Thursday, October 4, 2012


Due to the short legislative session before they break for election, it is clear neither the Senate nor House will bring up the solar bill for a vote before session ends. There are  only a few  legislative calendar days scheduled:  four days left on the Senate calendar and ten in the House and not all days will be voting days. This doesn’t leave adequate time to pass either HB 1580 or SB 1350 in both Houses and get it before the Governor for his signature. There also remains the question as to whether the Governor would sign the bill  even if it did pass.  I don’t imagine this is coming as a surprise to most people reading this.  Representative Chris Ross (Chester) and Senator David Argall (Berks etc.) deserve our appreciation for trying to overcome the leadership void and move the bill. 

So what does that mean for PASEIA?  We know people have lost their jobs in solar and are trying to find new ones, diversify their skills so they can stay in Pennsylvania or have decided to move their business elsewhere, at least until the market catches up here.  PASEIA will still seek opportunities to promote solar in 2013 and beyond although for the time being only through non-legislative avenues.  In the meantime, it’s election time in Pennsylvania and the nation and everyone is aware the Presidential race is on but many are unaware that all of the state House and one-half the Senate are up for re-election.  Has your legislator supported solar and PASEIA’s efforts to save solar in Pennsylvania?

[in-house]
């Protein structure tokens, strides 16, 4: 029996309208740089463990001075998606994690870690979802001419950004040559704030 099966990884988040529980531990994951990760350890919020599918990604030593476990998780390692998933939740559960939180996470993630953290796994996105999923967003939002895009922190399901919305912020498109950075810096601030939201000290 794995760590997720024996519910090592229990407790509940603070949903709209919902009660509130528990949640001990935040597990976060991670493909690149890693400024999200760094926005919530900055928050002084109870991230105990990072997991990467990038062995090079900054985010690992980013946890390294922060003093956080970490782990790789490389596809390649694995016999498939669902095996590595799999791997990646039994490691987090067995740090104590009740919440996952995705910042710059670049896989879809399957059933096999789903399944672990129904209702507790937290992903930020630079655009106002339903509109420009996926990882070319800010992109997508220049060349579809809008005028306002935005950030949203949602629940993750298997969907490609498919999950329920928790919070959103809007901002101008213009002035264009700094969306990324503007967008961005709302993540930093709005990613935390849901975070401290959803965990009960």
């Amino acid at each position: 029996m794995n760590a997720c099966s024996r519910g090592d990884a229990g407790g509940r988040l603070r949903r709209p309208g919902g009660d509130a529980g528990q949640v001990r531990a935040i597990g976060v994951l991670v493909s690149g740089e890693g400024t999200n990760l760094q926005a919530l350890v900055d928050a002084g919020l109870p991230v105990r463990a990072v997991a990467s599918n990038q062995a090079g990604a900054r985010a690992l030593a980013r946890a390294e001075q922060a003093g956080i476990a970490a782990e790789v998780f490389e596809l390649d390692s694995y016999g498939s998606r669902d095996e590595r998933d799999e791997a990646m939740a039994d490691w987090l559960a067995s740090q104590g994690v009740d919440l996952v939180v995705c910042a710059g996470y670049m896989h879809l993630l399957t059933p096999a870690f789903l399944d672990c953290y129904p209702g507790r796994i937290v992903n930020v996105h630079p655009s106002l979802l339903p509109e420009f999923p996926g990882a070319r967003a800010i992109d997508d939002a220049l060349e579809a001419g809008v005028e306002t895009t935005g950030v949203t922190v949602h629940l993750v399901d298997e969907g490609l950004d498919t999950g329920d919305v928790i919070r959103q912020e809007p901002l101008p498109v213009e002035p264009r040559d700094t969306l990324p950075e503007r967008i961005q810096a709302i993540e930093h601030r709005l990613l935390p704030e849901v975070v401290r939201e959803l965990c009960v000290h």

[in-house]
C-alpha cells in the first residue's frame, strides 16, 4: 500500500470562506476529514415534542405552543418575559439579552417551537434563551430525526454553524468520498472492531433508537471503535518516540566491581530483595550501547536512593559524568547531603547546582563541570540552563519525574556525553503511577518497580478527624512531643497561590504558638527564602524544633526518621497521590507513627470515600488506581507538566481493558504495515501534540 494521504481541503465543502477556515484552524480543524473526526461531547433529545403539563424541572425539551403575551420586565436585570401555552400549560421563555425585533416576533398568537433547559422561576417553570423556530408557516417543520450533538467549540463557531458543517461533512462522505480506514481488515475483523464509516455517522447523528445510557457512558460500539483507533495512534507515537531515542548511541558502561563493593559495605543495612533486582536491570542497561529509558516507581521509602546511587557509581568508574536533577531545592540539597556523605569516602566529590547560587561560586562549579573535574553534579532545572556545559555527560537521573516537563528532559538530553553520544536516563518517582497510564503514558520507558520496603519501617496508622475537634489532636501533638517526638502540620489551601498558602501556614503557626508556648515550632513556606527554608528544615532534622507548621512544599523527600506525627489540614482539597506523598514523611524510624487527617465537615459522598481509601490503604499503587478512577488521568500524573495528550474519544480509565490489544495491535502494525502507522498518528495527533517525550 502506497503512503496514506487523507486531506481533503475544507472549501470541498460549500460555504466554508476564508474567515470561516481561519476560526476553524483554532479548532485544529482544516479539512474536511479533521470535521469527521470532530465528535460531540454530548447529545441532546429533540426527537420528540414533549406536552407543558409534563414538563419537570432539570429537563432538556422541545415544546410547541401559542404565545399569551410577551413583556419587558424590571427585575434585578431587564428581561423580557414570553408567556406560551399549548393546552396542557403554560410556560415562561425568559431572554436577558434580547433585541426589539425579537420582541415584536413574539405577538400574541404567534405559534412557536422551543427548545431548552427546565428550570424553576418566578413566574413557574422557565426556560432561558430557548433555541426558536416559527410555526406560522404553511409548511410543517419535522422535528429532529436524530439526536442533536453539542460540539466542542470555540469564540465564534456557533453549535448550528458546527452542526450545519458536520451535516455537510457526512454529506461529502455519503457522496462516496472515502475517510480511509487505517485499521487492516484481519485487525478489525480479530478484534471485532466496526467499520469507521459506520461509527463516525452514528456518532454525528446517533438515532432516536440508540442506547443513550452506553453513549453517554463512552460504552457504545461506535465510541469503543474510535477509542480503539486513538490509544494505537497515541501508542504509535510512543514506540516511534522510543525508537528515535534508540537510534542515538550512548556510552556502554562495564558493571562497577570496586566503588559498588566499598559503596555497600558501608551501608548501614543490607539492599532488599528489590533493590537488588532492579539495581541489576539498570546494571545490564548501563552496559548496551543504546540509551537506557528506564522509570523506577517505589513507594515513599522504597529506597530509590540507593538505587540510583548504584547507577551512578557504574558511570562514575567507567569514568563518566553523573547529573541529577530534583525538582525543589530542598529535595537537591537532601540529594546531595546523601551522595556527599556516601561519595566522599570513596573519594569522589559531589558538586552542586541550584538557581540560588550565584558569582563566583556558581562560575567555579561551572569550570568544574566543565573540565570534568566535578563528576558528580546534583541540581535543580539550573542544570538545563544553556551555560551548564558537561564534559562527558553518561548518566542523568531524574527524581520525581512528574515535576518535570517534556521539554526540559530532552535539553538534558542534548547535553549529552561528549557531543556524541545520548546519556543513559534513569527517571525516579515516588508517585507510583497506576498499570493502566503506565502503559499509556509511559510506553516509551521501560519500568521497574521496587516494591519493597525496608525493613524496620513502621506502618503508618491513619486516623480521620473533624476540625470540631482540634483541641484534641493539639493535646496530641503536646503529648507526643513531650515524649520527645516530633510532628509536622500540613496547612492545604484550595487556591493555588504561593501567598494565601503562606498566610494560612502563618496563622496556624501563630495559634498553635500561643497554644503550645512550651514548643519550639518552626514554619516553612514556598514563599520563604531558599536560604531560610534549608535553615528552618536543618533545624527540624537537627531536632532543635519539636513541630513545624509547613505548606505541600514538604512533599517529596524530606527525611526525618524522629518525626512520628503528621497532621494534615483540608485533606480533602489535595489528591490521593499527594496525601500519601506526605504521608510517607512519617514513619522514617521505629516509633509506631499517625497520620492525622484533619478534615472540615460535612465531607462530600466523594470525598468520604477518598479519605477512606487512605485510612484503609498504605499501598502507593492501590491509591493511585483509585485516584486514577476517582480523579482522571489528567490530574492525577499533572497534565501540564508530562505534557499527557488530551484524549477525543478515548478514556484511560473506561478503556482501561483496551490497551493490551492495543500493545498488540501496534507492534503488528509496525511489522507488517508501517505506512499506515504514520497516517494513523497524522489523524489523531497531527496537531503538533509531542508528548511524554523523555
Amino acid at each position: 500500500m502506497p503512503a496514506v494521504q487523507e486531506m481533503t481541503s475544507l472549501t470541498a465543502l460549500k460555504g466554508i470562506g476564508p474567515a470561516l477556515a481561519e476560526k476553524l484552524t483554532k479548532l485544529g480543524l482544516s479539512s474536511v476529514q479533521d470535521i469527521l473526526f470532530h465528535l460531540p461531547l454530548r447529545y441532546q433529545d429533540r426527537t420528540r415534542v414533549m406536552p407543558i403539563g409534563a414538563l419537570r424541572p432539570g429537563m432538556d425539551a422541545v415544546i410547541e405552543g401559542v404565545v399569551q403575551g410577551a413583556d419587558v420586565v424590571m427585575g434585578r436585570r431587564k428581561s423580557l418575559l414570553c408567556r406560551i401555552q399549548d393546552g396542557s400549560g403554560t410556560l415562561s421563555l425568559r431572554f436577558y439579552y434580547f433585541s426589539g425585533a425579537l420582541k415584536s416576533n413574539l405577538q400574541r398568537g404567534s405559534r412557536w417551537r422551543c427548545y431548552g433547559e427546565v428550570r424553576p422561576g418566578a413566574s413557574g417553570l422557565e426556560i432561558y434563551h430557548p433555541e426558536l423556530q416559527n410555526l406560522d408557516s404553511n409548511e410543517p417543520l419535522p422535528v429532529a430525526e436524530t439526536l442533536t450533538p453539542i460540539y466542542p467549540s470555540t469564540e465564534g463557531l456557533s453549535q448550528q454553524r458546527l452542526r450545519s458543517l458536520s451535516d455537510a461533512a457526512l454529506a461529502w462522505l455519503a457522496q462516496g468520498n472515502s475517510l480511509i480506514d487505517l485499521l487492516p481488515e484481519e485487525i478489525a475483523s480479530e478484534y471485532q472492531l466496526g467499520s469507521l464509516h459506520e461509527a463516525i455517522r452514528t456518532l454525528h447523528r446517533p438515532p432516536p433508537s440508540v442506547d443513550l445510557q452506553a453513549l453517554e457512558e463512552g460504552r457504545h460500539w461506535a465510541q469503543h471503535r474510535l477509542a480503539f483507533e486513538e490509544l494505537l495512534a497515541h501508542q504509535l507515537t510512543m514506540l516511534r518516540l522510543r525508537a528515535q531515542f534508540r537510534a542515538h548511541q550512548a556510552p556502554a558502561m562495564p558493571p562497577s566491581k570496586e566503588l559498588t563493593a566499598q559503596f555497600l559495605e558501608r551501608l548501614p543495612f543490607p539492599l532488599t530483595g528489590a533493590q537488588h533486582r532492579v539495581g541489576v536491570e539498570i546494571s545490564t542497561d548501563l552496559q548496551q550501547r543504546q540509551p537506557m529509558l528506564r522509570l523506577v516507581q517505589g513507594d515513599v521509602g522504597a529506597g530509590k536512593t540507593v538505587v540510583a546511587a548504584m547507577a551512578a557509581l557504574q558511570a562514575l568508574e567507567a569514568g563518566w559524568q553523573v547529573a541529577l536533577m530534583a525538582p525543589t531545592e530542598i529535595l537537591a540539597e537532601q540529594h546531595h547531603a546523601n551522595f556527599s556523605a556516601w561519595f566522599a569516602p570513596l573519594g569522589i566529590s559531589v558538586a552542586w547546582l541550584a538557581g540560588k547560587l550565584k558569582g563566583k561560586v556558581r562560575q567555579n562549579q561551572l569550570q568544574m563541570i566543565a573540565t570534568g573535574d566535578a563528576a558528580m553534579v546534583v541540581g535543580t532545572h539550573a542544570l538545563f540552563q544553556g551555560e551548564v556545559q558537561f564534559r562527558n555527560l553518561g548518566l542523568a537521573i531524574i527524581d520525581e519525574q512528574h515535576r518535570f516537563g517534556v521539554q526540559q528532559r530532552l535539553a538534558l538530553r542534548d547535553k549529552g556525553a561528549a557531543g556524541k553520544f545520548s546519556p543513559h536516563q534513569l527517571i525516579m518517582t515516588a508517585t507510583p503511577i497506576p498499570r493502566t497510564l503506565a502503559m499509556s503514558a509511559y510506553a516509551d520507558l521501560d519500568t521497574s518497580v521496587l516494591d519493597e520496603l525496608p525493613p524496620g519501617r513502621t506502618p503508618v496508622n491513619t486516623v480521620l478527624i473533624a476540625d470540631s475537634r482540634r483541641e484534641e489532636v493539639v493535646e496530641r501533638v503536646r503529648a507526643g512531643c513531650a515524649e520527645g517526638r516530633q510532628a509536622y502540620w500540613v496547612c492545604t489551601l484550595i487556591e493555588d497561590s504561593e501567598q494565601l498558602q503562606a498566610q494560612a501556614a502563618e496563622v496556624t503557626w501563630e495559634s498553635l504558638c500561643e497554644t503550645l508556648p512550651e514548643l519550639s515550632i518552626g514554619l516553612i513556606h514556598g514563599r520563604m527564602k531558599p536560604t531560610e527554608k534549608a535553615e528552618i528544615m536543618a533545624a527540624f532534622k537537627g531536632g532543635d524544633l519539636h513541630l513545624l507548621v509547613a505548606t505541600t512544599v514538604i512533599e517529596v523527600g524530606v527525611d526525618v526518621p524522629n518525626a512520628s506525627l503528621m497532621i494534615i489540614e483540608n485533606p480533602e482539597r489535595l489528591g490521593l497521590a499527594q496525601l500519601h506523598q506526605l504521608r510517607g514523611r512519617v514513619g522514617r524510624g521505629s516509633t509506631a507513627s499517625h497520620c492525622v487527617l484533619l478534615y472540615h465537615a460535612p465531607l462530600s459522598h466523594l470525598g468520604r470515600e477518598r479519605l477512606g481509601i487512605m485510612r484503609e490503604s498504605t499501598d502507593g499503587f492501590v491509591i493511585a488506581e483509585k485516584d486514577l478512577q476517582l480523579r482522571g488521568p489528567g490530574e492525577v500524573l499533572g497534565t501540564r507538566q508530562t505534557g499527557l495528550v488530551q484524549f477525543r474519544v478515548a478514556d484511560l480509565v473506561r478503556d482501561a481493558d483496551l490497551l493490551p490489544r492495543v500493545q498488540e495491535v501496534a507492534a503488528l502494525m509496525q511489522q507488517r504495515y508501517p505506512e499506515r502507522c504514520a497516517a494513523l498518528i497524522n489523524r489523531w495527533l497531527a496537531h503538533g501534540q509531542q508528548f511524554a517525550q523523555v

Also now is a good time to help shape PASEIA’s agenda for 2013-14.  Don’t let them win.  Stay involved.  Creative thinking will be needed to carve out opportunities, even small victories help keep solar going despite the set-back.

One thing we are very excited about is that very soon MSEIA/PASEIA will be releasing a detailed report on the Benefits of Solar in New Jersey and Pennsylvania, by Richard Perez, Ben Norris and Tom Hoff - prepared by Clean Power Research.  This study will be invaluable as we use it to educate legislators, public officials and the general public of the quantitative value of implementing solar PV technology, which results in a huge impact to rate payers and tax payers in both states.

Maureen Mulligan and Ron Celentano